The December 24th issue of /The Washington Post/ featured on page one
of the Style section a long article entitled "When LBJ Took a Flying
Leap at Peace", discussing Johnson's Christmas 1967 trip to Rome to
discuss the Viet Nam conflict with Pope Paul VI.
One of the paragraphs in the story starts "After a brief visit with
Italian President Giuseppe Saragat, ..."
And therein lies a story.
The then US Ambassador to Rome was Freddie Reinhardt. [G. Frederick
Reinhardt (1911-1971) was one of the most distinguished FSO's I have
ever known, and one of the two best ambassadors under whom I have had
the pleasure to serve. Freddie was a Californian, and was graduated
from the University of California. But his secondary schooling was at
Le Rosey, the prestigious international boarding school in Rolle,
Switzerland, from which were also graduated figures such as CIA Director
Dick Helms, the Shah of Iran, etc., etc.] Freddie was an early
ambassador to Viet Nam, and then, in the late 1950's, when we met, US
Ambassador to Cairo. Although I was very junior in that embassy, and he
at the top of the heap, we became friends as our respective daughters
played together. In 1961, when President John F. Kennedy became
president, among his other dazzlingly intelligent ambassadorial
appointments was that of Freddie to Rome. Freddie was a polyglot, and
one of his many languages -- along with French, German, and Russian (he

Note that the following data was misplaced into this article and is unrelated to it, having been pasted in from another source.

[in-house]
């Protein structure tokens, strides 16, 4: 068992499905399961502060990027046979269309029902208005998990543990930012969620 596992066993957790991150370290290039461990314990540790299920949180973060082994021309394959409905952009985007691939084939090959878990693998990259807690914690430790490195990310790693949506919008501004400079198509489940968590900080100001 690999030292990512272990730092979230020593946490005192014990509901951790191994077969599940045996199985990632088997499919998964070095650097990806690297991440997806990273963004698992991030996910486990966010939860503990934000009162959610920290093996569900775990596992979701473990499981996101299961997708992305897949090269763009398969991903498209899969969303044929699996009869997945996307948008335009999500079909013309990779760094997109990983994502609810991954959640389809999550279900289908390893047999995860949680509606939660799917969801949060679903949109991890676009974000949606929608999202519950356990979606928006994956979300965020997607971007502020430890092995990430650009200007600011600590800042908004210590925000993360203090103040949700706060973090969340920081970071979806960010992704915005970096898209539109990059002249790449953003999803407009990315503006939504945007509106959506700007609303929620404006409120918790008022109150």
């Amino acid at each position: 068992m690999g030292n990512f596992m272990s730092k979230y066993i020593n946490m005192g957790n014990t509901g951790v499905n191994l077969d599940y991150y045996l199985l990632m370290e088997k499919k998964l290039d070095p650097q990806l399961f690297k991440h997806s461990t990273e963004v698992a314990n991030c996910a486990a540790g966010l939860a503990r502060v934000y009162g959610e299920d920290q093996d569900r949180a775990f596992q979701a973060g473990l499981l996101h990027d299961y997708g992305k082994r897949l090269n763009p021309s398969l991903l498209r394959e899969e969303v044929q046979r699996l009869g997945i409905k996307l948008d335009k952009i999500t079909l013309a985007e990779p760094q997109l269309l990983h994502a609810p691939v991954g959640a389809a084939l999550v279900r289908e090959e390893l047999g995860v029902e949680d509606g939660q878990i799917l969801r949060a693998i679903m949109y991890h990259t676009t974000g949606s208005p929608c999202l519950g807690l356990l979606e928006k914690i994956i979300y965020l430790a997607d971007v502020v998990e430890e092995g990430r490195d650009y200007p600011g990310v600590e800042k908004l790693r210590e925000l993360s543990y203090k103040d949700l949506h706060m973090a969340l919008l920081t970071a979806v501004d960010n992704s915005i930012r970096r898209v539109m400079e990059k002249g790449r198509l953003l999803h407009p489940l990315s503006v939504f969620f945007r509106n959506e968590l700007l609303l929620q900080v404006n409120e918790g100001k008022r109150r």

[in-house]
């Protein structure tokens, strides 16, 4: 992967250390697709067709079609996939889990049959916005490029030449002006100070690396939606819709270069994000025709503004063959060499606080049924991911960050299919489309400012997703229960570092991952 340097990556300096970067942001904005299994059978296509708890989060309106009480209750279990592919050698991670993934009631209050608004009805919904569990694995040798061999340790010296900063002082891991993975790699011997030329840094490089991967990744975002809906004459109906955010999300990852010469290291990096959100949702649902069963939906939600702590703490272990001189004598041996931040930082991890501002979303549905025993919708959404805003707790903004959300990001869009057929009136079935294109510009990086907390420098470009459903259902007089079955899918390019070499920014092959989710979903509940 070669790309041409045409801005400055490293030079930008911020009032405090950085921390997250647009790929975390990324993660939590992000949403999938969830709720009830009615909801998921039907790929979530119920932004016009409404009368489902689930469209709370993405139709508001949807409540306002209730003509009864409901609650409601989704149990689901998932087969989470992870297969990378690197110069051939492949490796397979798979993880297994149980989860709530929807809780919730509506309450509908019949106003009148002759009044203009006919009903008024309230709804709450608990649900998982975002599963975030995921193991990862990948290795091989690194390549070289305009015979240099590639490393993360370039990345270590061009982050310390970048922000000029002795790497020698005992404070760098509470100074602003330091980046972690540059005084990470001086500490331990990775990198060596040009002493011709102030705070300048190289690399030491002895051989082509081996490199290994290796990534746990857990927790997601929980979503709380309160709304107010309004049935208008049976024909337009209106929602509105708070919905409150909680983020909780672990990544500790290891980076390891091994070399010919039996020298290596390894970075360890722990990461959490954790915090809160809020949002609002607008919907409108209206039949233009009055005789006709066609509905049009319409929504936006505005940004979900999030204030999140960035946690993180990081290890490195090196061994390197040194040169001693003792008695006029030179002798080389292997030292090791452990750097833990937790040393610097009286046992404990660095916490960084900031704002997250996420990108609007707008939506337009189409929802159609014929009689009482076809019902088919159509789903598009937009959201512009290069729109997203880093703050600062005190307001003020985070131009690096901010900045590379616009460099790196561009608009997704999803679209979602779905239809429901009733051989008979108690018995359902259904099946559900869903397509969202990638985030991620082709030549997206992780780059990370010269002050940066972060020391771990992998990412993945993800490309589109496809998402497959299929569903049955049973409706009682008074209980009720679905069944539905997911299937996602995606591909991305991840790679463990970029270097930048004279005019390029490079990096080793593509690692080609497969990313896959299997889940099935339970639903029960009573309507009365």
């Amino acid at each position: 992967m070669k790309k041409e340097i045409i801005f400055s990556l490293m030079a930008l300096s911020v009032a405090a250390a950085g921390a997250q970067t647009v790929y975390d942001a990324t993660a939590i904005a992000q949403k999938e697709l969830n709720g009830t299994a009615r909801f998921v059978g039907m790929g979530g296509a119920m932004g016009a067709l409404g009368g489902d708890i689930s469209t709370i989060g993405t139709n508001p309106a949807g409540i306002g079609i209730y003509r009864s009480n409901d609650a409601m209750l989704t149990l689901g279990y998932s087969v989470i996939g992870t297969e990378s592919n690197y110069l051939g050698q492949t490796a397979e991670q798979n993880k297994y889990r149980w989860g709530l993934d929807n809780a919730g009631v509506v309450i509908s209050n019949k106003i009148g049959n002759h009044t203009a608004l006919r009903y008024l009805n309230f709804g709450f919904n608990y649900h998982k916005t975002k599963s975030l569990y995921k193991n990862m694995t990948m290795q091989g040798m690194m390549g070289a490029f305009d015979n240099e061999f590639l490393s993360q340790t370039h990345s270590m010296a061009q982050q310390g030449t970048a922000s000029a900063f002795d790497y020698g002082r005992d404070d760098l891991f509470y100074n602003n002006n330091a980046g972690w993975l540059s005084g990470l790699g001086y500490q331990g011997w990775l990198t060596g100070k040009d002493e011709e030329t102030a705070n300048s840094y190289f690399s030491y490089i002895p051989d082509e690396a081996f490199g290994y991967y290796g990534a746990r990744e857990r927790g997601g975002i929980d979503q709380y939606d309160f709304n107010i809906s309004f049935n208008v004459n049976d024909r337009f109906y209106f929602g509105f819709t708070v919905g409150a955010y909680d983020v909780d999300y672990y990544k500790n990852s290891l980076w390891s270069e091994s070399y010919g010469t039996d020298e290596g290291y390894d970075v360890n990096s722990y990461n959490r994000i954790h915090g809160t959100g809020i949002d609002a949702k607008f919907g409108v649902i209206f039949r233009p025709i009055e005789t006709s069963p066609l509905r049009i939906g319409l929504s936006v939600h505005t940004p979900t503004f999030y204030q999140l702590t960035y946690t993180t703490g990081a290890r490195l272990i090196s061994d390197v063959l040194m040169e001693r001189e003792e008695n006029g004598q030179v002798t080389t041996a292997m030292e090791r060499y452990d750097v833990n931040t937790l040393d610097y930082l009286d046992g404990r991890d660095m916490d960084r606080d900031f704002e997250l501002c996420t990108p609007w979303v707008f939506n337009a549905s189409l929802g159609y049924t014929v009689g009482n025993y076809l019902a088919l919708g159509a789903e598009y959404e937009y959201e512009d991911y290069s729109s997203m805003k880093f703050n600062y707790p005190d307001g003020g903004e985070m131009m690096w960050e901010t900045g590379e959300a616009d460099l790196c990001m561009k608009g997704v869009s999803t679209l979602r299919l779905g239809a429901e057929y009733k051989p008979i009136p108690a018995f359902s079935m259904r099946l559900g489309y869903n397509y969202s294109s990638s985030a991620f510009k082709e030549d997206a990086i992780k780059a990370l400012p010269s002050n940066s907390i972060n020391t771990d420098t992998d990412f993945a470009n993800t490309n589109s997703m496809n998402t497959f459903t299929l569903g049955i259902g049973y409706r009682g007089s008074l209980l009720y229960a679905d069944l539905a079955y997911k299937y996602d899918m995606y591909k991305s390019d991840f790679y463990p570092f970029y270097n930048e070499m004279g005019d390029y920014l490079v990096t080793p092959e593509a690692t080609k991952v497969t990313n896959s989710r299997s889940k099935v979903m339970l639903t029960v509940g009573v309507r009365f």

was one of the early Sovietologists in the Department, along with Chip
Bohlen and George Kennan) -- was Italian. Freddie was the first career
US ambassador to Rome in decades, if not centuries, and may well have
been the last. President Kennedy made special financial arrangements so
that Freddie could afford the post.
In 1967, Freddie met Air Force One at the airport, and drove with
President Johnson into Rome, where their first stop was the Presidency.
Freddie explained to President Johnson during the drive that he had
taken the liberty, en route to the Vatican, of arranging a short
meeting with Italian president Giuseppe Saragat, since not to have done
so would have been an enormous diplomatic slight to the president of a
close NATO ally. Johnson replied to Freddie, in his famous Texan drawl,
"Son, if I had wanted to see the president of Italy, I would have told
Upon his return to Washington, Johnson had Amb. Reinhardt summarily
fired from his post.
This should go down somewhere in the "Annals of Diplomacy".
Collegial warm regards,